Clark Food & Wine Chef Randall Warder Is Building a Smoky Empire on Greenville (Interview)

Categories: Interviews

courtesy Clark Food & Wine
Randall Warder, chef and business whiz.

The explosion of growth that Greenville Avenue is having when it comes to quality restaurants is really unprecedented. The once neglected street has transformed into a culinary hub, thanks in large part to enterprising and independent chefs with a good eye for the next big thing. One of those chefs is Randall Warder, of Clark Food & Wine.

Warder is as much a businessman as he is a chef, able to spout off food cost statistics and business plans with the same ease as the restaurant's intensive pork rillete recipe. In this new world of restaurants, that's exactly the kind of savvy that is necessary to survive. I sat down to talk with Warder about the opening of Clark Food & Wine, his diverse experience in all facets of the restaurant industry, and his big plans for opening a new restaurant just three short months after launching his first.

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Chef DAT, Dallas' Underground Dining King, Will Open Twenty-Seven in Deep Ellum

Categories: Food News

Thumbnail image for DAT-photo.jpg
file photo
Chef DAT and his beloved torch.

After five years of marauding around Dallas and hosting some of the city's best underground dinners, Chef David Anthony Temple is finally getting a permanent home. David Anthony Temple, known to his loyal diners as Chef DAT, will soon begin showcasing his Louisiana-influenced cusine at Twenty-Seven, a new fine-dining concept scheduled to open this month in Deep Ellum.

According to SideDish, Temple's new establishment will offer two seatings each night, one for a three-course prix-fixe dinner, another for a six-course chef's tasting menu.

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2015: The Year of the Meatball in Dallas

Categories: Food News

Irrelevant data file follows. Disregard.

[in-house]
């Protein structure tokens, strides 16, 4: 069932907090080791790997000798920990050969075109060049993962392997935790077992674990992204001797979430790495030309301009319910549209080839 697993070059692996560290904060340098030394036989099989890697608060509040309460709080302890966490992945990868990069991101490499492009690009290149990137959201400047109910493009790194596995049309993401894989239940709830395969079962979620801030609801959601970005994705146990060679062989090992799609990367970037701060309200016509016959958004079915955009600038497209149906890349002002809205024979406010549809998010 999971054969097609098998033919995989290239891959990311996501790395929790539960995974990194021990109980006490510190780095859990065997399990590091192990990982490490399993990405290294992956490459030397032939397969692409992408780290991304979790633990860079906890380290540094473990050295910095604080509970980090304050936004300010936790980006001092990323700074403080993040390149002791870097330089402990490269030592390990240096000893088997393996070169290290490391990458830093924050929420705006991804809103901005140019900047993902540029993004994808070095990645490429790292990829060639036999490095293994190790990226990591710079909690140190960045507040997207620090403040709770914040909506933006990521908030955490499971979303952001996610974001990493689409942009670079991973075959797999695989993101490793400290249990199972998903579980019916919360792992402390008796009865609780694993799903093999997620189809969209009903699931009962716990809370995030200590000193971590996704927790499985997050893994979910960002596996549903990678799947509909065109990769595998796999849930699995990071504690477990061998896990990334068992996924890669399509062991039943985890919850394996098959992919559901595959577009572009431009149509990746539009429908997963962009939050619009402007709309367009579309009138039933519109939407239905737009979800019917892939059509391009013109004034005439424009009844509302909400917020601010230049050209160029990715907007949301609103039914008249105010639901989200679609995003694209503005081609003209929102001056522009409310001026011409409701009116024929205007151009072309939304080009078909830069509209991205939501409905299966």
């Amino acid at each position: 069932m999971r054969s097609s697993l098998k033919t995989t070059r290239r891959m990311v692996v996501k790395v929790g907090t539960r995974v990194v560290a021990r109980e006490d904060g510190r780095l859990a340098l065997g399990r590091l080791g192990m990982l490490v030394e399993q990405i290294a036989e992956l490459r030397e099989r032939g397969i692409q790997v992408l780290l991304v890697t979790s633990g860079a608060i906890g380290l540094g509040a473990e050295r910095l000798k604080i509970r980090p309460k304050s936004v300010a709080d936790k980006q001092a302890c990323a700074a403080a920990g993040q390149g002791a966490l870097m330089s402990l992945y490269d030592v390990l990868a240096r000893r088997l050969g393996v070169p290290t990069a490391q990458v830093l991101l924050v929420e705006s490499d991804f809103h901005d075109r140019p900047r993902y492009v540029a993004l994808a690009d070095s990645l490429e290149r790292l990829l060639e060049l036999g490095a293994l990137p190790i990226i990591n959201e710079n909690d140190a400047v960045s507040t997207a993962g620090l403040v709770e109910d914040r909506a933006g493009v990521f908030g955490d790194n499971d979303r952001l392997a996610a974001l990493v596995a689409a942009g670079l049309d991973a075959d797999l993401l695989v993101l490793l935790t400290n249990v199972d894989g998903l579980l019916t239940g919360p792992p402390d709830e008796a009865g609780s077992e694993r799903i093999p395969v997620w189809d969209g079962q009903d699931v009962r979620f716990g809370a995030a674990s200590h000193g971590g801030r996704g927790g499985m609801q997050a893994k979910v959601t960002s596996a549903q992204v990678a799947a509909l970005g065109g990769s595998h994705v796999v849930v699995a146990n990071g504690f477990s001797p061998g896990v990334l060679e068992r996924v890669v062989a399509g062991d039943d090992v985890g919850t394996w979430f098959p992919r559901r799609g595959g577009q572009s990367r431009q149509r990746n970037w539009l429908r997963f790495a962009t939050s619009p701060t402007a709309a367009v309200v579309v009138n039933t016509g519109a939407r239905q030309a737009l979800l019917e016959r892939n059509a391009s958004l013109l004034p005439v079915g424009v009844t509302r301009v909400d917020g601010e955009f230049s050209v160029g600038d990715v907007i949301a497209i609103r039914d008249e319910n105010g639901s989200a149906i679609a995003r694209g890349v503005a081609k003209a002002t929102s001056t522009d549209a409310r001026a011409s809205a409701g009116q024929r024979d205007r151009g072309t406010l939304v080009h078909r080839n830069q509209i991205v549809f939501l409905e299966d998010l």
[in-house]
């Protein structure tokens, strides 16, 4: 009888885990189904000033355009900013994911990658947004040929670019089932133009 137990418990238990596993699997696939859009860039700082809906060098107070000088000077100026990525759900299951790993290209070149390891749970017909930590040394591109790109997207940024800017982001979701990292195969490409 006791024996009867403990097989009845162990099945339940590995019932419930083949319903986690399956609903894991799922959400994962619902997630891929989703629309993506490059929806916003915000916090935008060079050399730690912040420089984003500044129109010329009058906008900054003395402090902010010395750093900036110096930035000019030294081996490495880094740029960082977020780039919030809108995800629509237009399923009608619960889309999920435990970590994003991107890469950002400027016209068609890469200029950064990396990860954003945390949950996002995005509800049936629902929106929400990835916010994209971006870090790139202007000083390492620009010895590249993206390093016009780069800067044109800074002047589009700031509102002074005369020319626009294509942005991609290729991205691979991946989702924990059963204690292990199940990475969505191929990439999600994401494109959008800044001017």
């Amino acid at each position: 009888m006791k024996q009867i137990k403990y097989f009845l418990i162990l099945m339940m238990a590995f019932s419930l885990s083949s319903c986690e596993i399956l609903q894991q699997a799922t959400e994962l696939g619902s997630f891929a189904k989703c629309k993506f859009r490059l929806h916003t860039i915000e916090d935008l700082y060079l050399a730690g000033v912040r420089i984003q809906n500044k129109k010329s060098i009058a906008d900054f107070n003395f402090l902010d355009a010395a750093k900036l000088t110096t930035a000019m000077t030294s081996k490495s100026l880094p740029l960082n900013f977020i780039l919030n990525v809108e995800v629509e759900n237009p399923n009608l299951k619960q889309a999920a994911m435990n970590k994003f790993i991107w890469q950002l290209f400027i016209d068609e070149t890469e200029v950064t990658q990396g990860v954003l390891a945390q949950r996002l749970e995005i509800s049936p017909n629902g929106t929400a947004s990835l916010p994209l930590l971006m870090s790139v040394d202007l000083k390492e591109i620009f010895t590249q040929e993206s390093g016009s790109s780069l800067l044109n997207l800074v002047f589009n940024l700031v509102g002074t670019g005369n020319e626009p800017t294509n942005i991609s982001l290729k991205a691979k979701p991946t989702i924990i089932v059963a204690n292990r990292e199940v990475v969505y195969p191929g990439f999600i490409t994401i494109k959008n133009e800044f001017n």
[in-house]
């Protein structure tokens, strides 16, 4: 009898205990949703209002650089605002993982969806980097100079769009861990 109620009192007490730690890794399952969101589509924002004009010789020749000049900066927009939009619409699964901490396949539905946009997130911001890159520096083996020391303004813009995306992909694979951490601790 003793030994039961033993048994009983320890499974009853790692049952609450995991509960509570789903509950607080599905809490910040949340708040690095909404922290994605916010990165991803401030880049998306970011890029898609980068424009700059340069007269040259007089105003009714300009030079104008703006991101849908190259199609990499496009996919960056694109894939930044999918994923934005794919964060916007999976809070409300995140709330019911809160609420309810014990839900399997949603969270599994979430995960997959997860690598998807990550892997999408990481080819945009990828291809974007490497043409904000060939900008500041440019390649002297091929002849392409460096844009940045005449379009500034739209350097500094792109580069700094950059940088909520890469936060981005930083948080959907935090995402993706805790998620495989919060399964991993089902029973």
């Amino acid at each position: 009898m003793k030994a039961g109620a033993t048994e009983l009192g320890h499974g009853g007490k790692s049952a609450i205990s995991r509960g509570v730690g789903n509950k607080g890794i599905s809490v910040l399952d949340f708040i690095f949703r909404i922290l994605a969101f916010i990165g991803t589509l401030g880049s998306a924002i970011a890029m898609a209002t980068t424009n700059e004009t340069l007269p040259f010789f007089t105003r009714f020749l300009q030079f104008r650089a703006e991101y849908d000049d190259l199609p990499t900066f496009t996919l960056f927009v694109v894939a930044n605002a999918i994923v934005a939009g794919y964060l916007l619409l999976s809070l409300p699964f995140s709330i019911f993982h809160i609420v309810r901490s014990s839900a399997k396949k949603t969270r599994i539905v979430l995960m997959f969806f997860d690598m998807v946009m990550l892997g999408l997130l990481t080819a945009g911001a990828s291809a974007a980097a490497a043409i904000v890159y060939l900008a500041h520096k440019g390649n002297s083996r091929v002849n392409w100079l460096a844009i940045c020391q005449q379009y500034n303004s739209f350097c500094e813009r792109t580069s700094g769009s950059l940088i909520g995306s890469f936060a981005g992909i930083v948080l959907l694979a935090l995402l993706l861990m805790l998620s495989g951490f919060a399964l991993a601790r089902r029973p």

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Meatballs prepared from the recipe of Julian Barsotti's Carbone's
Over the Christmas break I traveled to New York City and Washington D.C., where I ate seven meals a day doing my best to absorb as much as possible in each city. While I wandered around, I discovered a few trends on my own, in restaurants that have opened since I last visited -- ramen shops and Izakayas seemed to point to rapidly expanding Japo-fetishism, for instance -- but I also asked friends and family what they had noticed opening over the last year. Most of them remarked a deluge of Italian restaurants.

Some of the new restaurants focus on regional Italian cooking, some specialize in Italian American cooking in an attempt to recreate a lost age. Trends in larger cities have a way of trickling down to smaller ones, and there is evidence this one has already kicked off here in Dallas.

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Smoke Is Open in Plano, Because You're Not Cool Until You Have a Place in the 'Burbs

Categories: First Look

Photos by Kathryn DeBruler
In 2009, Tim Byres opened Smoke in Dallas. Byres, who once worked as executive chef at Stephen Pyles, billed Smoke as an upscale barbecue restaurant, a place where brisket and wine could be at home on the same menu. Smoke has since settled into a nook of barbecue fandom, garnering praise from critics and patrons alike.

It came, then, as little shock when Byres announced that he would open a second location of Smoke in Plano, where urban restaurateurs are now opening outposts seemingly weekly. The Preston and Park location opened earlier this week, and I stopped by for a look at the space, the menu and, yes, the meat.

See also: Why Dallas Restaurants Are Streaming to Plano

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Dallas Bartenders Kicked Ass At The San Antonio Cocktail Conference

Categories: Food News

Amy McCarthy
Even in San Antonio, Dallas is still the best.

Since last Wednesday, I have been punishing my liver with every cocktail known to man in the name of journalism. The annual San Antonio Cocktail Conference, which showcases the work of mixologists throughout the Southwest, is not for the weak of spirit or alcohol tolerance. There is booze everywhere.

Barmen (and women) across the country trekked to San Antonio to showcase their wares, including some of Dallas' favorites. The crew of self-described hooligans from Parliament, Lucky Campbell's fire-hot speakeasy in Uptown, made the drive so that two of their bartenders could compete in the Conference's final event. Eight bartenders from Houston, Dallas, San Antonio, and even Louisiana, went head to head to see who could create the best cocktail inspired by the history and culture of San Antonio. Among them were Dallas' own Brad Bowden and Carlo Biddle of Parliament, and Daniel Guillen of La Duni Latin Kitchen.